A former Marine infantry officer recounts a frantic and bloody scene after a group of Afghan security forces were attacked. Nearing the end of the war, the graphic account is juxtaposed with the Marines’ banal day-to-day. Power point presentations bleed in and out of focus as the author puts pressure on wounds or literally helps keep a man’s intestines in place.
Though wrapped in gory detail the story cuts deeply for a different reason. The war is nearly over and people are still dying. Criticism of the Afghan military and police force are placed alongside the author’s account of their bravery and suffering. The Afghan soldiers and police will continue fighting, but there is a sense of powerlessness as the remaining Americans are forced to sit inside the wire reading emails instead of patrolling.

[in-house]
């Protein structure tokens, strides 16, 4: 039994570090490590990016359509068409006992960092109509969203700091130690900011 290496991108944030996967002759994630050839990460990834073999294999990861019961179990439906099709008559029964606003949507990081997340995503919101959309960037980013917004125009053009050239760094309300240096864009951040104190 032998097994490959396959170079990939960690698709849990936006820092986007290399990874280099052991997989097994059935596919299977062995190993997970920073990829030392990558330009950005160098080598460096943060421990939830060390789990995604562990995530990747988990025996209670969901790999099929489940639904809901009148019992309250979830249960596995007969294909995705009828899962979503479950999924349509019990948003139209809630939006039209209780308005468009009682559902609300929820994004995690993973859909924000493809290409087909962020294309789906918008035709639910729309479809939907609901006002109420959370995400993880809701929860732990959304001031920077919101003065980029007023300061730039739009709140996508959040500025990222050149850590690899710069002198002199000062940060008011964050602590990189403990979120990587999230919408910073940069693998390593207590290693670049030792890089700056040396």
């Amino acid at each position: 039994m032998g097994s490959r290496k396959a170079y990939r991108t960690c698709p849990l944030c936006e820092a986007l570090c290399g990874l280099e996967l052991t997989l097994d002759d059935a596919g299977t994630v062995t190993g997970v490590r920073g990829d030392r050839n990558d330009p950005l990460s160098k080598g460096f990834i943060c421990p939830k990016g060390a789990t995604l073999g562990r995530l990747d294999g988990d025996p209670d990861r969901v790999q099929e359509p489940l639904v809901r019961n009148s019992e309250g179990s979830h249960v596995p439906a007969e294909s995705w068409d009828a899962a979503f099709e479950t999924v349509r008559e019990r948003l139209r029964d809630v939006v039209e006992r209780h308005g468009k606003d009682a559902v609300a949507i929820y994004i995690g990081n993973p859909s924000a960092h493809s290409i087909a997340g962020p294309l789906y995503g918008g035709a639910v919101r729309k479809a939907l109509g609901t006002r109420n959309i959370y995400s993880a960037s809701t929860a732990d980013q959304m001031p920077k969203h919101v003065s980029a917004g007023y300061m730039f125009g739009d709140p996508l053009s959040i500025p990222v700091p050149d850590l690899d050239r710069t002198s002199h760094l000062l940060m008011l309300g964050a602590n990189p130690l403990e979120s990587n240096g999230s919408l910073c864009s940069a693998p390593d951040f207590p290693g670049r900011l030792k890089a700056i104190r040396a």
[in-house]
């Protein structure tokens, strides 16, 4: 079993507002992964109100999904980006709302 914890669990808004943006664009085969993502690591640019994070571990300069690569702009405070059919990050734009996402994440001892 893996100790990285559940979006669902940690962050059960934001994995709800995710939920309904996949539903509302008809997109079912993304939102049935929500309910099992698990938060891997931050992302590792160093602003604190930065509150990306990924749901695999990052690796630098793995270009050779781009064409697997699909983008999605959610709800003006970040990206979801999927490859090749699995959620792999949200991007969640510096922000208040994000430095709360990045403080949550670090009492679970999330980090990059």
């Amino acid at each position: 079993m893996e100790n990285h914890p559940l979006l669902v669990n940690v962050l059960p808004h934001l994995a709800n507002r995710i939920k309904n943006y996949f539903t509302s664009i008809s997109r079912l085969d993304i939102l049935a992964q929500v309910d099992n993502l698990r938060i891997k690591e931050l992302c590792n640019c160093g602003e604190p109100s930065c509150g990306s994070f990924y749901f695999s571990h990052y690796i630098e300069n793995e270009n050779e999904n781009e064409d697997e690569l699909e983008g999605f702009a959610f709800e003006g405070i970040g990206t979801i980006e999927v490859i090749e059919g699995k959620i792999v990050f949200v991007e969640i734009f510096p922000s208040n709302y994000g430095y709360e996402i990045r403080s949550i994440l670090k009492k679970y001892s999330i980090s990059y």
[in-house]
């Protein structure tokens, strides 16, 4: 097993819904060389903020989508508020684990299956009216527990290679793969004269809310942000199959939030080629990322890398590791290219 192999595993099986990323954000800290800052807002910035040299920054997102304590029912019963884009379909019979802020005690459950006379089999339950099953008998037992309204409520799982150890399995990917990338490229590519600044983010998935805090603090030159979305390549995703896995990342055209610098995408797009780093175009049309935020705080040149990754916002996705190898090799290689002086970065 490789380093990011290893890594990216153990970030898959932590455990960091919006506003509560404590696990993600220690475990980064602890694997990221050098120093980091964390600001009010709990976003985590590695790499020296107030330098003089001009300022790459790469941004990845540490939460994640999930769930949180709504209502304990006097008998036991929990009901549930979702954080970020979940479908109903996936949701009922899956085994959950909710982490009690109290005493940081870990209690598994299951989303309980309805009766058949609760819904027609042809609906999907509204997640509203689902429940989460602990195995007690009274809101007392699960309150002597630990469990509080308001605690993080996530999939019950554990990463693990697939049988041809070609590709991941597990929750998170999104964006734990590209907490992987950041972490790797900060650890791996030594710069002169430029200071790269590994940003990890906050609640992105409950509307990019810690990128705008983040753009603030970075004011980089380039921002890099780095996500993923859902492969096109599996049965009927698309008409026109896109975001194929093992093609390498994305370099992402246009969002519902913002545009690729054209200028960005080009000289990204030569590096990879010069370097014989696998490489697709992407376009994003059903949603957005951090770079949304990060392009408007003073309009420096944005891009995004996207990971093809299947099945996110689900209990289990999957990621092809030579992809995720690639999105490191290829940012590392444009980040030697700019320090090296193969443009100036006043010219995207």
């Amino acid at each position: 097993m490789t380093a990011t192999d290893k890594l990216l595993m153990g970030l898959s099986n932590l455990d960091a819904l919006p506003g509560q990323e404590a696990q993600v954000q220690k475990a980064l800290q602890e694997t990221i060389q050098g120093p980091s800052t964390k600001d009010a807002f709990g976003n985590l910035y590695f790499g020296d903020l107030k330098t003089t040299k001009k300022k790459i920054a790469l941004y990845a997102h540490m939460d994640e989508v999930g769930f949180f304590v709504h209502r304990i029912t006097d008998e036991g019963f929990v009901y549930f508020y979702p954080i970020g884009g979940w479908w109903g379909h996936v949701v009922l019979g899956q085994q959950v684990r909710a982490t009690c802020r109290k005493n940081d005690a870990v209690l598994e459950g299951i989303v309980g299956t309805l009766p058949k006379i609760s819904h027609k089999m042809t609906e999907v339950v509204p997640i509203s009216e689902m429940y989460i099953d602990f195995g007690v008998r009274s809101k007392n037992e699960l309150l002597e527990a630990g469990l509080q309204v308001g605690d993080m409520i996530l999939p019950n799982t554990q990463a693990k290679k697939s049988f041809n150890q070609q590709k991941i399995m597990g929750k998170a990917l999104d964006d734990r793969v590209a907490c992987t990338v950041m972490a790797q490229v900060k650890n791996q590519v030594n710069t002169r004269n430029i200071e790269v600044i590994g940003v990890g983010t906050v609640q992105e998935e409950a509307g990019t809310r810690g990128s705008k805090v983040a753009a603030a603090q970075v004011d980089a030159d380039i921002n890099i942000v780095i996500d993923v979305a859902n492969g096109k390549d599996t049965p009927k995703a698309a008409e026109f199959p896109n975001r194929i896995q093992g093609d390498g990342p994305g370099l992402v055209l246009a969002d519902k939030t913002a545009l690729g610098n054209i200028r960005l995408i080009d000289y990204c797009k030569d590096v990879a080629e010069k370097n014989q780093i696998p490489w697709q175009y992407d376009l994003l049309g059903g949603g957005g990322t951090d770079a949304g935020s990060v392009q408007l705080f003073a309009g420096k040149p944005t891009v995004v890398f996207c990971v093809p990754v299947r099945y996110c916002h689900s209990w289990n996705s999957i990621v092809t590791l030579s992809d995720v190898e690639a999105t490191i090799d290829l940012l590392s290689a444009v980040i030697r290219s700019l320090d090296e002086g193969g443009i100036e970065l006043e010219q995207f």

WASHINGTON (Reuters) - U.S. President Donald Trump was reeling from sharp rebukes at home and abroad over his surprise announcement last month to immediately pull American troops out of Syria when he flew into the al Asad airbase in neighboring Iraq the day after Christmas.
Inside a canvas Quonset hut, one of the arced prefabricated structures used by the military and surrounded by concertina wire, Trump received operational briefs from U.S. commanders suggesting a territorial victory against Islamic State was within sight, but the military needed just a bit more time, U.S. officials said.
In a message to the force sent Tuesday, Adm. Karl L. Schultz said both he and the Department of Homeland Security Secretary remain "fully engaged" on the missing pay issue, which have caused "anxiety and uncertainty" for Coasties and their families.